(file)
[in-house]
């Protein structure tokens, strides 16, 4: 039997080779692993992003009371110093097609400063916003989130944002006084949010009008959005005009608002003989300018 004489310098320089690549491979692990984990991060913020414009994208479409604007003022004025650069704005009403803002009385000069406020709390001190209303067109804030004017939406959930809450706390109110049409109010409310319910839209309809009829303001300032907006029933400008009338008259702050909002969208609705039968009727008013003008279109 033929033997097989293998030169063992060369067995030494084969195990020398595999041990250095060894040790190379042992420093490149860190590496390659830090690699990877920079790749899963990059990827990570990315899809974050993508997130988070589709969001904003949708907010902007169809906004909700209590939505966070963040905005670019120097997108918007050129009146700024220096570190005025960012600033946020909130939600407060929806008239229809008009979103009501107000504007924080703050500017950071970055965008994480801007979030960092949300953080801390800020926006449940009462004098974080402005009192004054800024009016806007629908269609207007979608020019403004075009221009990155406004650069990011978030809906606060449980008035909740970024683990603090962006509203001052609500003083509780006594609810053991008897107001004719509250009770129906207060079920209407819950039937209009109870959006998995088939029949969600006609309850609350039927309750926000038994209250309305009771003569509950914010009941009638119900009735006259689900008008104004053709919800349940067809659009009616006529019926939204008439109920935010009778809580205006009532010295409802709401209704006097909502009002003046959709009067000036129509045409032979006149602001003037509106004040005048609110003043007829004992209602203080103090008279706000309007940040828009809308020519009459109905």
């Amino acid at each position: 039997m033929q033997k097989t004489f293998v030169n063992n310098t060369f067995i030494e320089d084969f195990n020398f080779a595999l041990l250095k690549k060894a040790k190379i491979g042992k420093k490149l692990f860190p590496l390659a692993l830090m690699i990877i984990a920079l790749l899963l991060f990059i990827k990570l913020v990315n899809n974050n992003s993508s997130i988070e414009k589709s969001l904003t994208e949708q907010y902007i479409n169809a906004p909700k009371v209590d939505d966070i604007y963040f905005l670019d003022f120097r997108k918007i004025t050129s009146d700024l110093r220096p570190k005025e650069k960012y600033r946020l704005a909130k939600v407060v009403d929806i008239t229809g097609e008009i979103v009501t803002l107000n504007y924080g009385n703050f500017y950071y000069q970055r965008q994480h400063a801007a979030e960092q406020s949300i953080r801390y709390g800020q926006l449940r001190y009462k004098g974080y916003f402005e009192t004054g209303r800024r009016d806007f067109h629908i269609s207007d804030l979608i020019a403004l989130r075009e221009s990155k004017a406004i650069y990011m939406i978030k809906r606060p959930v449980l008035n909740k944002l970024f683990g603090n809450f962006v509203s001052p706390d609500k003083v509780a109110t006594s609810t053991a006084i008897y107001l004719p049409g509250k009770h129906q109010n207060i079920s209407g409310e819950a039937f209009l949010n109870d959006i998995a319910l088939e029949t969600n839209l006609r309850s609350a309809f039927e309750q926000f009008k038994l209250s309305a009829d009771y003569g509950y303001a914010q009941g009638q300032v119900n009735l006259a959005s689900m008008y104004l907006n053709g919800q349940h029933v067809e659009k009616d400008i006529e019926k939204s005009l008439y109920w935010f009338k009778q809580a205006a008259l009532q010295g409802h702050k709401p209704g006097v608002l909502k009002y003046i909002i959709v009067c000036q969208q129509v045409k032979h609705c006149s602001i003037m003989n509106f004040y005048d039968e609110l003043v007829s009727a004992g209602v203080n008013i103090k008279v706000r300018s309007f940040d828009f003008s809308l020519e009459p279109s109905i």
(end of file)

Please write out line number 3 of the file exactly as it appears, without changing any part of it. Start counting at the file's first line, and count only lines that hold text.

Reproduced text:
């Amino acid at each position: 039997m033929q033997k097989t004489f293998v030169n063992n310098t060369f067995i030494e320089d084969f195990n020398f080779a595999l041990l250095k690549k060894a040790k190379i491979g042992k420093k490149l692990f860190p590496l390659a692993l830090m690699i990877i984990a920079l790749l899963l991060f990059i990827k990570l913020v990315n899809n974050n992003s993508s997130i988070e414009k589709s969001l904003t994208e949708q907010y902007i479409n169809a906004p909700k009371v209590d939505d966070i604007y963040f905005l670019d003022f120097r997108k918007i004025t050129s009146d700024l110093r220096p570190k005025e650069k960012y600033r946020l704005a909130k939600v407060v009403d929806i008239t229809g097609e008009i979103v009501t803002l107000n504007y924080g009385n703050f500017y950071y000069q970055r965008q994480h400063a801007a979030e960092q406020s949300i953080r801390y709390g800020q926006l449940r001190y009462k004098g974080y916003f402005e009192t004054g209303r800024r009016d806007f067109h629908i269609s207007d804030l979608i020019a403004l989130r075009e221009s990155k004017a406004i650069y990011m939406i978030k809906r606060p959930v449980l008035n909740k944002l970024f683990g603090n809450f962006v509203s001052p706390d609500k003083v509780a109110t006594s609810t053991a006084i008897y107001l004719p049409g509250k009770h129906q109010n207060i079920s209407g409310e819950a039937f209009l949010n109870d959006i998995a319910l088939e029949t969600n839209l006609r309850s609350a309809f039927e309750q926000f009008k038994l209250s309305a009829d009771y003569g509950y303001a914010q009941g009638q300032v119900n009735l006259a959005s689900m008008y104004l907006n053709g919800q349940h029933v067809e659009k009616d400008i006529e019926k939204s005009l008439y109920w935010f009338k009778q809580a205006a008259l009532q010295g409802h702050k709401p209704g006097v608002l909502k009002y003046i909002i959709v009067c000036q969208q129509v045409k032979h609705c006149s602001i003037m003989n509106f004040y005048d039968e609110l003043v007829s009727a004992g209602v203080n008013i103090k008279v706000r300018s309007f940040d828009f003008s809308l020519e009459p279109s109905i």